Another way to cook was to put hot stones into milk or vegetables. In some parts of Lika and Kordun this way of cooking is still present. Roasted meat was prepared like this – slaughtered animal, along with the skin and fleece, was covered with loam (feather animals with mud) and then put into live coal ash. After the soil armor was broken, the skin would fall off with it and the meat was clean and incredibly tasty. To this day in some parts of Balkans this way of roasting is still used.
Variety of drinks was poor. Main drink was Medovača, rakija made of honey, medovina, wine made of honey was present until the end of 15th century. Domestic beer was known as “alovina” in Eastern Serbia.
Thanks to the Nemanjić dynasty wine making and grape production were highly developed. Even Stefan Prvovenčani added the law which prohibited adding water into the wine. Emperor Dušan had a big wine cellar near Prizren, and most of the monasteries cultivated grapes for wine. During Tzar Lazar’s reign, Kruševac became the center of wine industry, while Stefan Lazarević and Đurađ Branković spread vineyards around Smederevo, Vršac and Fruška Gora.
Recipes come to life
My next stop was restaurant Vidovdan. One of the Belgrade’s finest ethno restaurants, that exists since 1988. They serve Serbian national specialties, such as: ćevapčići, lamb and young beef in sač, pogača, Karađorđe’s steak. This is an ideal place to try Serbian national cuisine and accompany it with a range of artisan wines. Their adress is: Husinskih rudara 17, Karaburma, Beograd, telephone: +381112757868.
Dinig in a cosy athmospere of a Serbian log cabin,
with the most pleasant staff.
Wine in Vidovdan, I tasted wine “Savković”
For this special occasion, they were kind to make us a three course meal from the courts of the Nemanjić dynasty.
Our 3 course Medieval meal and chef Živana who revived the meals.
Beef tenderloin: Cut beef steaks into bite sized pieces and soak into rasol (liquid from sauerkraut) and leave it in there for a whole day and night. Then, take them from rasol, dry with a towel and rub with garlic and olive oil. Grill. Meanwhile, make sauce from red wine, mushrooms and blackberries. Thicken with wheat flour. This recipe is from 1290.
Pork shanks: Pork shanks are seasoned with mint, black pepper seeds and white wine. They are served with peeled apples baked in vinegar. Recipe from 1389.
Prunes: Soak prunes into water until they are soft, dry them and remove the seeds and place a piece of walnut and a piece of goat cheese in the place of seeds. Wrap with thin strips of bacon and grill. This was usually served with slices of wheat or rye bread. This recipe is from 1393.
Next, I decided to make some of the meals myself. The one from the begining of the story, and two more.
Quails: Quails are stuffed with mass made of wheat, kajmak and diced porcini mushrooms. They are baked and when they’re nearly done, we pour over eggs beaten with soured milk and finish baking. They were considered delicates and were served with red wine with ice.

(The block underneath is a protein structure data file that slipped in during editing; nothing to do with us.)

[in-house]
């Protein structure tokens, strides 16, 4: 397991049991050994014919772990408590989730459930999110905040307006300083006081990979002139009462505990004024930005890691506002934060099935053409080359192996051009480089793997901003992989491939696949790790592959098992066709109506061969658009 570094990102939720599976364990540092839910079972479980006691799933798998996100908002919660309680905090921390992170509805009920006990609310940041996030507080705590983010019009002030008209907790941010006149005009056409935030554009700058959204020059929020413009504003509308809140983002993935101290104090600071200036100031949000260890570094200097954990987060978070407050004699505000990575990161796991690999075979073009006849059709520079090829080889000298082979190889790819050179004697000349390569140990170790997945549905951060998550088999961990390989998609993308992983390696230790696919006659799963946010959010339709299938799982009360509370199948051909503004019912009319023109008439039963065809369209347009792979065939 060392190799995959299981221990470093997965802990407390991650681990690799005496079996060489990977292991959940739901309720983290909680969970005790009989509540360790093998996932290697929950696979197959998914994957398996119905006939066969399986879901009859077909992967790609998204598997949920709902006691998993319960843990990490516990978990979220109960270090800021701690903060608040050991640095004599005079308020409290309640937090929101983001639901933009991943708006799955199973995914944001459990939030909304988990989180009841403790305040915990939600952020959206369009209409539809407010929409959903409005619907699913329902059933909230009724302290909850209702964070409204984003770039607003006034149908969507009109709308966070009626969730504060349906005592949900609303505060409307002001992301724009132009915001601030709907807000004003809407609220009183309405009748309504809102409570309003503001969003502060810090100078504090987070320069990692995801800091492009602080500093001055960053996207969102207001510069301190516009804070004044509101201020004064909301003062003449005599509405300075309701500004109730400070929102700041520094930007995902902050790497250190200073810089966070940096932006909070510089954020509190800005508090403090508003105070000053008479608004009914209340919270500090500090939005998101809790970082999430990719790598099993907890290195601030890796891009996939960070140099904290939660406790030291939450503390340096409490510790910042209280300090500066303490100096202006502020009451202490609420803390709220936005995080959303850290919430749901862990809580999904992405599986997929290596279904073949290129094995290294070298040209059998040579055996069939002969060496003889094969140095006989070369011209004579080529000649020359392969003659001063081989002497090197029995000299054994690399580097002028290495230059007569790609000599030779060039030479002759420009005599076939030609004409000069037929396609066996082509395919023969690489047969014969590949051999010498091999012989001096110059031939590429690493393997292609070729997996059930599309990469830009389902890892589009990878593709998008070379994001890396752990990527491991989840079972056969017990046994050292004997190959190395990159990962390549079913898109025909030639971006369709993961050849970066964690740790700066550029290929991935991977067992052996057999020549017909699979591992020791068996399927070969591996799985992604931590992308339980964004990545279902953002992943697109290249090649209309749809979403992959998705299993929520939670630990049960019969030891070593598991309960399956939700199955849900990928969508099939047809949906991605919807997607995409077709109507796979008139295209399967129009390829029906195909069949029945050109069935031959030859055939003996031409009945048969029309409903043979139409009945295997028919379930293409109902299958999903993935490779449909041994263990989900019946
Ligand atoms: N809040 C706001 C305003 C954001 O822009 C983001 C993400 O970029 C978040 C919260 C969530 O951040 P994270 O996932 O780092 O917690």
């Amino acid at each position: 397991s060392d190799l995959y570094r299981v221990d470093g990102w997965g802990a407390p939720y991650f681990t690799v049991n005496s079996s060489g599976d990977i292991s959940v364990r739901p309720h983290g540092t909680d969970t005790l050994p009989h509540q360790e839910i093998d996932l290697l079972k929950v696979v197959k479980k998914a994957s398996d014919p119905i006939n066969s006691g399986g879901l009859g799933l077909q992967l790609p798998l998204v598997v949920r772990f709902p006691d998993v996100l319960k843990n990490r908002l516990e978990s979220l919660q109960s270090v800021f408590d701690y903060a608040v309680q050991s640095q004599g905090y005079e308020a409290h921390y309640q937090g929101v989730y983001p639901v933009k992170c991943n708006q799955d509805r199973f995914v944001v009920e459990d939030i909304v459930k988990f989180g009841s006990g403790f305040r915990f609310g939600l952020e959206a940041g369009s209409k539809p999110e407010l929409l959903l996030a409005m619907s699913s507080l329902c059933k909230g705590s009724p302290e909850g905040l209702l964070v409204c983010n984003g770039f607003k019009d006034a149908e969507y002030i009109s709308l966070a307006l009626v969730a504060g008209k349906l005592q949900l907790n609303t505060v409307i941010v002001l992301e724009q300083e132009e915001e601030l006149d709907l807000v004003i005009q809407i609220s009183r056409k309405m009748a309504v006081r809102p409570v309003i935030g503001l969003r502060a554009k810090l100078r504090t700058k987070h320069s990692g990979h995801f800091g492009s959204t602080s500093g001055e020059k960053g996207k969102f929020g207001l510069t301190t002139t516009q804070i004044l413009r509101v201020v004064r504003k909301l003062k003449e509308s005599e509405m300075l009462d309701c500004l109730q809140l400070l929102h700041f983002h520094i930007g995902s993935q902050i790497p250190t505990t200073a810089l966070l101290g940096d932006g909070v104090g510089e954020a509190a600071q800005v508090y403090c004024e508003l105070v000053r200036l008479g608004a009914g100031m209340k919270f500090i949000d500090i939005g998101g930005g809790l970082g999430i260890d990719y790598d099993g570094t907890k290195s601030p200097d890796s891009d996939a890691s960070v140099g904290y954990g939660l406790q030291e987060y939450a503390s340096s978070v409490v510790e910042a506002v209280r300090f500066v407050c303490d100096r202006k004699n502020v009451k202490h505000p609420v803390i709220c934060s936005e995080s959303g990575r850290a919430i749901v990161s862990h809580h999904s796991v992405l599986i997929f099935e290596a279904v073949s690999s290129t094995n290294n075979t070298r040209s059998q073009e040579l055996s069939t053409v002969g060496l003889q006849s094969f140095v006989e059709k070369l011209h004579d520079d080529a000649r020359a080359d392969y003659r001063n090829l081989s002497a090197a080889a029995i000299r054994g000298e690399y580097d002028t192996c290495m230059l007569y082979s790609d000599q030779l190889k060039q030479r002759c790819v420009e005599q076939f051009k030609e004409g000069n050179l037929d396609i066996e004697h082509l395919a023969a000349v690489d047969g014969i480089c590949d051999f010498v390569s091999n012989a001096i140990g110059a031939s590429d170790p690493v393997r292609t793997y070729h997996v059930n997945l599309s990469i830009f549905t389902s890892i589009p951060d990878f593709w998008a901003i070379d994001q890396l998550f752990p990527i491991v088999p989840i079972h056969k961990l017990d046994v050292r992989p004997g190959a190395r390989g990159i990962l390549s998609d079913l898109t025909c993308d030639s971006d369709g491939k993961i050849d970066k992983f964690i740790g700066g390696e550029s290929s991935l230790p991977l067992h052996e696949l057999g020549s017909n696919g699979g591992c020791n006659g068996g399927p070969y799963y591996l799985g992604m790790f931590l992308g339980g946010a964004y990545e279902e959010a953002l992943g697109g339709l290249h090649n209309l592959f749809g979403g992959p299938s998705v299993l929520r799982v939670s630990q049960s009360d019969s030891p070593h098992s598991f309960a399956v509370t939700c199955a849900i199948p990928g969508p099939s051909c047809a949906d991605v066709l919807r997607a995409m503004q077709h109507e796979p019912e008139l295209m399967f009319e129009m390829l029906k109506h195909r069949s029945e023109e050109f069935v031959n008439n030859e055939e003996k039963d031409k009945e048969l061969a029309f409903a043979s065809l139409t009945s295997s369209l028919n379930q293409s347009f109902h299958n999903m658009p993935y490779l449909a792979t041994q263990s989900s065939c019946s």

Obtaining quails was an adventure for itself. After days and days of futile quest for them, I convinced a guy from the local farmer market to give me the phone number of his friend who breeds them and sells their eggs. Finally, they arrived for me from Stara Pazova.
Wild boar: A dish from 1197. made with wild boar meat, garlic, honey, red wine, blackberries, white grapes.
There is this, very dear to Serbian people, anecdote about the forks. It is said that on Serbian court were eating with golden forks while whole Europe ate with their fingers, and it is associated with the reign of Milutin. The truth is, on Milutin’s court was eaten from silver dishes in special occasions, but the golden fork is actually from the time of emperor Dušan. And how comes that the fork appeared in Serbia before in many other European countries, apart from Italy? The answer lays in the Catholic church proclamation that the fork is “a sinful immorality” or “the tool of the Devil”. The use of it was allowed at the end of 15th century. Serbia was not affected as it was an orthodox country.
I realize that with this story we only scratched the surface of the bigger one. And I am eagerly anticipating for the finished version of the book. And I know that Danilo.Vučinić will discover more to this story, as he will, next summer, with the blessing of Metropolitan of Montenegro and the Coast lands Amfilohije Radović, visit certain monastery’s libraries and go through the ancient scripts.
Resources: Wikipedia’s history of Serbian medieval state, article “Carska trpeza Nemanjića” by Momir Čabarkapa.
Thank you: Danilo.Vučinić, FoodBuzz, Mateja for helping me eat all the food in Vidovdan :), Vojislav Ćirić and restaurant Vidovdan, News Company “Novosti”, Vertical Media Production House, Vlada and Miroslav from Stara Pazova.